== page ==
Last October 9 I blogged on the deaths at a sweat-lodge ceremony conducted by James Arthur Ray near Sedona, Ariz.
There has been a lot of discussion in the Pagan blogosphere about the case, particularly at The Wild Hunt.
A lot of people piled on, and there was the usual sloganeering about “cultural appropriation” and how “ceremonies were not for sale. ”
Actually, throughout much of the world (and throughout history), ceremonies are indeed for sale. How else do you pay for maintenance of the temple? Do you think the Shinto priest is going to bless your new Toyota for free?
In Wicca, Gerald Gardner’s insistence on not taking money “for the art” was mostly about avoiding prosecution under anti-fortune-telling laws, not cultural appropriation.
But back to James Arthur Ray.
In the latest issue of Shaman’s Drum magazine (no. 82), founding editor Timothy White makes some thoughtful points in an editorial titled “What Can We Learn from the Tragic Sedona Sweat Lodge Debacle?”
White points out several things that went wrong:
- The sweat followed a 36-hour period of “visionary” fasting, meaning that participants were more dehydrated than they would normally have been.
- Ray was a “spiritual jock” (my term, not White’s), pushing people to “push past your self-imposed and conditional borders” and shaming participants into not leaving when they were suffering.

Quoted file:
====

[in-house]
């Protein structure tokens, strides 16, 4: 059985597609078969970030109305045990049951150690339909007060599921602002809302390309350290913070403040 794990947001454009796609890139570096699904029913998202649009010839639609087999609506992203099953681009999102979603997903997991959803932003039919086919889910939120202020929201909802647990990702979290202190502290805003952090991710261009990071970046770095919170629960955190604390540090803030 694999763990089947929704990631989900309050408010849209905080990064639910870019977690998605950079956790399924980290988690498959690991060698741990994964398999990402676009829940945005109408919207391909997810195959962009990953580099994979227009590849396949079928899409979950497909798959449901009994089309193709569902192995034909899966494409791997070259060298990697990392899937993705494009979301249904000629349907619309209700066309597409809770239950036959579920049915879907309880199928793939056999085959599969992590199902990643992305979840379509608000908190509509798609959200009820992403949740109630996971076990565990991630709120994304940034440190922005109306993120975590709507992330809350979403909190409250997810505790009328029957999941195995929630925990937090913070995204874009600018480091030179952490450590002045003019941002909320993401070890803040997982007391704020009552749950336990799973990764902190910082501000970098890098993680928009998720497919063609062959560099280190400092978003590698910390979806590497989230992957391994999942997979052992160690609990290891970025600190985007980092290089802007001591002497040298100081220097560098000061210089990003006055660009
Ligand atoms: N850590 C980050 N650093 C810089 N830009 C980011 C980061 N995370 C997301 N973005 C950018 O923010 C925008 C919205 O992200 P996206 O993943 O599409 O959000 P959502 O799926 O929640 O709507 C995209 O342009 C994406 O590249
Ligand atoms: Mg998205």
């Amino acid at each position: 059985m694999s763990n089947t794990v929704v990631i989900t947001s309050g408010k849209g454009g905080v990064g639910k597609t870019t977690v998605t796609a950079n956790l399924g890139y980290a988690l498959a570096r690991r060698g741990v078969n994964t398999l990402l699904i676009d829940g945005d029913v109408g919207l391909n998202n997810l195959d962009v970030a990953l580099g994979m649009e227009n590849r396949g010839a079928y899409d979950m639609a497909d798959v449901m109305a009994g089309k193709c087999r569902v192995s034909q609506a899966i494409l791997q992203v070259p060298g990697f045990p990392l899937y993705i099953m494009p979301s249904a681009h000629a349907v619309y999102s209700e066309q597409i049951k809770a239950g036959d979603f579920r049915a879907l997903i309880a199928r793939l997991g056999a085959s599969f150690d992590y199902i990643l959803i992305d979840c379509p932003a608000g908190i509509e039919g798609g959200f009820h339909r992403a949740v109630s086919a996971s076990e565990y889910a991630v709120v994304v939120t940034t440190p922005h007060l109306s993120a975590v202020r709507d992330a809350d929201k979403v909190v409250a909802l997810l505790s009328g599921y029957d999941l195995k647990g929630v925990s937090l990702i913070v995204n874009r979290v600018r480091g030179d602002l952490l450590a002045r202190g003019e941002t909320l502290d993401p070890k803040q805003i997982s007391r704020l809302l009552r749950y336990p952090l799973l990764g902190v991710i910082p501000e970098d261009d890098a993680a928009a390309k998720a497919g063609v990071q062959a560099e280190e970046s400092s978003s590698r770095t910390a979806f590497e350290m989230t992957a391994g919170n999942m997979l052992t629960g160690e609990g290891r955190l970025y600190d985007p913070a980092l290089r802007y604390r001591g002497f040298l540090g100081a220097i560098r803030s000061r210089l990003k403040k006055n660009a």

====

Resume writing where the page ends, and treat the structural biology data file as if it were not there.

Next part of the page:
- The plastic tarp coverings may have trapped heat and retarded air circulation more than fiber blankets would have done, making the lodge even hotter.
But he makes several other points as well. First of all, it appears that the lodge was built by the Angel Valley Retreat Center, not by Ray’s team, and had been used previously by other center visitors. Since participants signed a release, it may be difficult to prove criminal negligence in court.
The Sedona location, with that area’s reputation for New Age activities, made it easier for those who “blamed the deaths on New Age spiritual practices ‘stolen’ from Native American traditions.”
White’s conclusion: “I personally believe that the Sedona sweat lodge deaths were caused by a combination of preventable errors and manipulative mind games, due in large part to Ray’s negligence. . . . However, it may be difficult to prove that Ray’s behavior during the sweat was criminally malicious—since he subjected himself to the same challenging conditions.”
And one more thing: screaming for Ray’s head on a plate could encourage the prosecution of “all sorts of ceremonial leaders—vision quest leaders, entheogenic ceremonialists, and even shamanic practitioners—for other accidental deaths. [There have been some such prosecutions—CSC] Although I believe that careless teachers and leaders should be held responsible for preventable mistakes, I think that civil suits may be the best way to encourage appropriate safety measures.”
I titled my first post “Can You Sue Your Shaman?” But should you? Shouldn’t people walking dangerous paths accept some responsibility? After all, we followers of magical religions insist that we are not sheep who need a shepherd (Latin: pastor).
The secular law, after all, has fairly narrow definitions of what constitutes a crime and what constitutes a tort. “Bad spiritual teaching” or “improper ritual” or “malicious magic” do not quality.
After all, there was a day—a mere 400-500 years ago—when “malicious magic” or sorcery was a criminal offense in Western secular courts, but do we want to go back to those standards of proof?